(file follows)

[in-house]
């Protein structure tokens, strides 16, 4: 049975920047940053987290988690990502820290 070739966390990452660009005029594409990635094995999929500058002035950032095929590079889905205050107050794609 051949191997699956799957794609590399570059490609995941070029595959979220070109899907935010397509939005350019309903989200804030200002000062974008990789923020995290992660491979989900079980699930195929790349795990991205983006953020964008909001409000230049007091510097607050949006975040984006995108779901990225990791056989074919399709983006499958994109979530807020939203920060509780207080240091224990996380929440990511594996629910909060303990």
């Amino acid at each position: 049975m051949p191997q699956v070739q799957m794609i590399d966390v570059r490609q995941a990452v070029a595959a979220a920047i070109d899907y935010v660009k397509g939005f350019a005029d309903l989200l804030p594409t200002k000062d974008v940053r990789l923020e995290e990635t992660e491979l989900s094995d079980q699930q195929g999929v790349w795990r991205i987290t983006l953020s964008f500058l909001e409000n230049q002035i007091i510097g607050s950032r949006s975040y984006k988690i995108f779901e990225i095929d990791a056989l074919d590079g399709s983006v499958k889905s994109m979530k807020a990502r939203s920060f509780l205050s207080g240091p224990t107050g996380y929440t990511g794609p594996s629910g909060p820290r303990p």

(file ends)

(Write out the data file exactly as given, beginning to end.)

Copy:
[in-house]
């Protein structure tokens, strides 16, 4: 049975920047940053987290988690990502820290 070739966390990452660009005029594409990635094995999929500058002035950032095929590079889905205050107050794609 051949191997699956799957794609590399570059490609995941070029595959979220070109899907935010397509939005350019309903989200804030200002000062974008990789923020995290992660491979989900079980699930195929790349795990991205983006953020964008909001409000230049007091510097607050949006975040984006995108779901990225990791056989074919399709983006499958994109979530807020939203920060509780207080240091224990996380929440990511594996629910909060303990």
């Amino acid at each position: 049975m051949p191997q699956v070739q799957m794609i590399d966390v570059r490609q995941a990452v070029a595959a979220a920047i070109d899907y935010v660009k397509g939005f350019a005029d309903l989200l804030p594409t200002k000062d974008v940053r990789l923020e995290e990635t992660e491979l989900s094995d079980q699930q195929g999929v790349w795990r991205i987290t983006l953020s964008f500058l909001e409000n230049q002035i007091i510097g607050s950032r949006s975040y984006k988690i995108f779901e990225i095929d990791a056989l074919d590079g399709s983006v499958k889905s994109m979530k807020a990502r939203s920060f509780l205050s207080g240091p224990t107050g996380y929440t990511g794609p594996s629910g909060p820290r303990p």